Employment Trends

US States' Employment Recoveries Still Have a Long Way to Go

Depth of employment declines and pace of recoveries varies widely among states

New market research from Fitch Ratings shows a job market that, while recovering, remains suppressed.

Fitch Ratings-New York- 08 September 2020 – All states saw significant employment losses during the height of shutdowns due to the coronavirus pandemic from February through April 2020, says Fitch Ratings. With business re-openings and lifting of travel restrictions beginning in April, employment has gradually recovered but still remains suppressed in a number of states. The continued spread of the virus is weighing heavily on the pace of expansion.

The depth of employment declines and pace of recoveries varies widely among states, with implications for medium-term economic and labor market growth. High unemployment negatively affects income and sales tax revenues, squeezing state budgets and slowing economic recovery. Fitch considers most states well-positioned to deal with resulting budget volatility at current rating levels but the risk of a prolonged severe economic contraction consistent with Fitch’s coronavirus downside scenario could compound revenue declines that erode states’ gap closing abilities.

Those states in the lower left quadrant in the chart below experienced the steepest declines in employment in the first three months of the pandemic and have seen slower employment recovery in the following three months. Seven states, Alaska, Hawaii, Illinois, Kentucky, Nevada, New Jersey and New York, have a Negative Outlook, five of which appear in the lower left quadrant.

Leisure & Hospitality Hit Hardest

Leisure and hospitality were among the most affected sectors in terms of job losses, although there has been a notable recovery in many states over the summer months. Leisure and hospitality job losses as a percentage of total job losses through July were between 28%-39% for the states in the lower left quadrant, compared with 45%-60% at the height of the pandemic. The exception is Hawaii, for which leisure and hospitality employment losses through July were still 60% of total job losses.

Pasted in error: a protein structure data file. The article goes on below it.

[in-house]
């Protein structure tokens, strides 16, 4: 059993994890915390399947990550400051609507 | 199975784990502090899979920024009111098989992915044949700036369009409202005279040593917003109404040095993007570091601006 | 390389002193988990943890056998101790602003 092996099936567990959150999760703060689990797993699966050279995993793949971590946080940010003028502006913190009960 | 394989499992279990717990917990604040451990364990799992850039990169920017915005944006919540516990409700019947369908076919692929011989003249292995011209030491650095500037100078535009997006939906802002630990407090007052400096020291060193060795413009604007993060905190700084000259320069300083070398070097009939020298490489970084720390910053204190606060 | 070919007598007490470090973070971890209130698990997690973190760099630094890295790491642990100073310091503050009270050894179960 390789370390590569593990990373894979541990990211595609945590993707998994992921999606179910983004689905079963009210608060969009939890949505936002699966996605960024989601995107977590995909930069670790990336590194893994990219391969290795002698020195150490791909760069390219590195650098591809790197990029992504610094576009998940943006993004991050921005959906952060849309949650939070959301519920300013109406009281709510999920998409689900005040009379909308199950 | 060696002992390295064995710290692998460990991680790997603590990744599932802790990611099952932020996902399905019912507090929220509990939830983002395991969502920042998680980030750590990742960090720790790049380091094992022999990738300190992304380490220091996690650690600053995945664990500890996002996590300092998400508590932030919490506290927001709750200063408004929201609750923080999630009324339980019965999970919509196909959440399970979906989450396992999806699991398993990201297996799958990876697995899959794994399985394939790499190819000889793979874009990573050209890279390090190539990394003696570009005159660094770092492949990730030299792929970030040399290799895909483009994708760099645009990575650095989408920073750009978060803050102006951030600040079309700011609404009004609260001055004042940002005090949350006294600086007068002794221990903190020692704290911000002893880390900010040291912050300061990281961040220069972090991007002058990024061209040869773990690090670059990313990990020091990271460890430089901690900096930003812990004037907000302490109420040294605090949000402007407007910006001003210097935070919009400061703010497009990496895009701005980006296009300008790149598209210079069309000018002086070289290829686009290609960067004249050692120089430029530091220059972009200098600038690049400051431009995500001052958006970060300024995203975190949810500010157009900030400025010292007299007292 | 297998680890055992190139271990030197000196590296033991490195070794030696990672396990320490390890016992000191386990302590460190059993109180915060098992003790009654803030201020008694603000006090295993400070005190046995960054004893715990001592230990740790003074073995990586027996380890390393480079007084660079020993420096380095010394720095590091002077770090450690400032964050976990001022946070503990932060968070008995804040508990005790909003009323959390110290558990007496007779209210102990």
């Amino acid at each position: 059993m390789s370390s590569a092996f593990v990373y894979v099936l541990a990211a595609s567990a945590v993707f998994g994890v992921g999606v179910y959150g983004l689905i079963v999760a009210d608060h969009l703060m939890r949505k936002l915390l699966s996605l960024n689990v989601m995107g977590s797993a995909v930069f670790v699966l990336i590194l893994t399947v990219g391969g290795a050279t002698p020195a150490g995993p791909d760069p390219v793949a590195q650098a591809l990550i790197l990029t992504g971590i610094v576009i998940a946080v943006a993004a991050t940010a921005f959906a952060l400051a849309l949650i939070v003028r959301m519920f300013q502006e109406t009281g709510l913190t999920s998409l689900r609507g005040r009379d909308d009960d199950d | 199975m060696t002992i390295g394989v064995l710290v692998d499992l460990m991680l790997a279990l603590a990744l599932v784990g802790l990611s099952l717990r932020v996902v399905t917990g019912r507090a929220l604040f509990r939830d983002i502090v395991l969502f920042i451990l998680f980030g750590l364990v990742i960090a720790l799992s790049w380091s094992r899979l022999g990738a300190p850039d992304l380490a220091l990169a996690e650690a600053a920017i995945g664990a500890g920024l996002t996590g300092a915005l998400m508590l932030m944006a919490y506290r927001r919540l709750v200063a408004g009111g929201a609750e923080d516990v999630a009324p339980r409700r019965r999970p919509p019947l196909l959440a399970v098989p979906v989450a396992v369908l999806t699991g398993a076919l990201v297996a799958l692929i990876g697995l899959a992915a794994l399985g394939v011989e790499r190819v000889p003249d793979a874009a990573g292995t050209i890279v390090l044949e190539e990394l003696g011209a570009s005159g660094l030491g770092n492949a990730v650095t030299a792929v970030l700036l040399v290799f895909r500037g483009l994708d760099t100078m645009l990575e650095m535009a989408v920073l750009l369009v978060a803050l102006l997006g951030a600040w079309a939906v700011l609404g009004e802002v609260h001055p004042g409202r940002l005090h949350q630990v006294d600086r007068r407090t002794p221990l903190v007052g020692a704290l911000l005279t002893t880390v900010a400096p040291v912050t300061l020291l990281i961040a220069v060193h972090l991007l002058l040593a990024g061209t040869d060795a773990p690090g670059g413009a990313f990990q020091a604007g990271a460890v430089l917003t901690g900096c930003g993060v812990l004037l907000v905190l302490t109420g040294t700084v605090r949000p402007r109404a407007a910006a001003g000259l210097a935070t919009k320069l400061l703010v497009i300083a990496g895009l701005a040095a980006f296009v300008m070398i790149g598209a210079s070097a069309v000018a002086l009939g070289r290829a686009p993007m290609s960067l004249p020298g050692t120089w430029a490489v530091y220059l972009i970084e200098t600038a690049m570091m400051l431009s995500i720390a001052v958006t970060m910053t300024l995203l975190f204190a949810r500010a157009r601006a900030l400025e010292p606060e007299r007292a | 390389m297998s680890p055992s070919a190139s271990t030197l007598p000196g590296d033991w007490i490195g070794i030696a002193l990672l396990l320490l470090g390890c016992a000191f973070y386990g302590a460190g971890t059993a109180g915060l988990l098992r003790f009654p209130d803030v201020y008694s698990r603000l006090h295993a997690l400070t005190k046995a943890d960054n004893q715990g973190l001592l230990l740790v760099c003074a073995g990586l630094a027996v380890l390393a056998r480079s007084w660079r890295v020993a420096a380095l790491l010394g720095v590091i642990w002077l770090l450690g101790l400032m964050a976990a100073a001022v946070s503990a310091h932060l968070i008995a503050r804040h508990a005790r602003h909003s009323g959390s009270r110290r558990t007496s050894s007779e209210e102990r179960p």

Fitch considers most states well-positioned to deal with resulting budget volatility at current rating levels but the risk of a prolonged severe economic contraction consistent with Fitch's coronavirus downside scenario could compound revenue declines that erode states' gap closing abilities...

While job losses in leisure and hospitality have been the most severe, average job losses in four other sectors are sizable, between 10%-12% of total job losses from February to July: trade, transportation and utilities; professional and business services; education and health; and state and local government. Unemployment in these sectors is a significant drag on gross state product for certain states, and Fitch will be commenting on unemployment by sector in upcoming research.

Layoffs Still Expected

Further private and public sector layoffs are expected the longer it takes to contain the coronavirus. State policy and budget responses, the extent of any additional federal aid for the economy at large, and state and local governments specifically, and the effectiveness of state and national efforts to reduce the virus’ spread will also be critical to longer-term employment and economic recovery.

Fitch assessed monthly data from the Bureau of Labor Statistics (BLS) Current Employment Statistics (CES) program to calculate states’ employment declines and subsequent growth. BLS notes the ongoing pandemic affected the agency’s data collection process and led to some modifications in its reporting model. Given the compounding volatility inherent in the rapidly evolving labor market, Fitch considers the CES data to be a useful indicator of economic trends, but not as definitive as in pre-pandemic times.

 

 

 

Additional information is available on www.fitchratings.com.
The above article originally appeared as a post on the Fitch Wire credit market commentary page. The original article can be accessed at www.fitchratings.com. All opinions expressed are those of Fitch Ratings.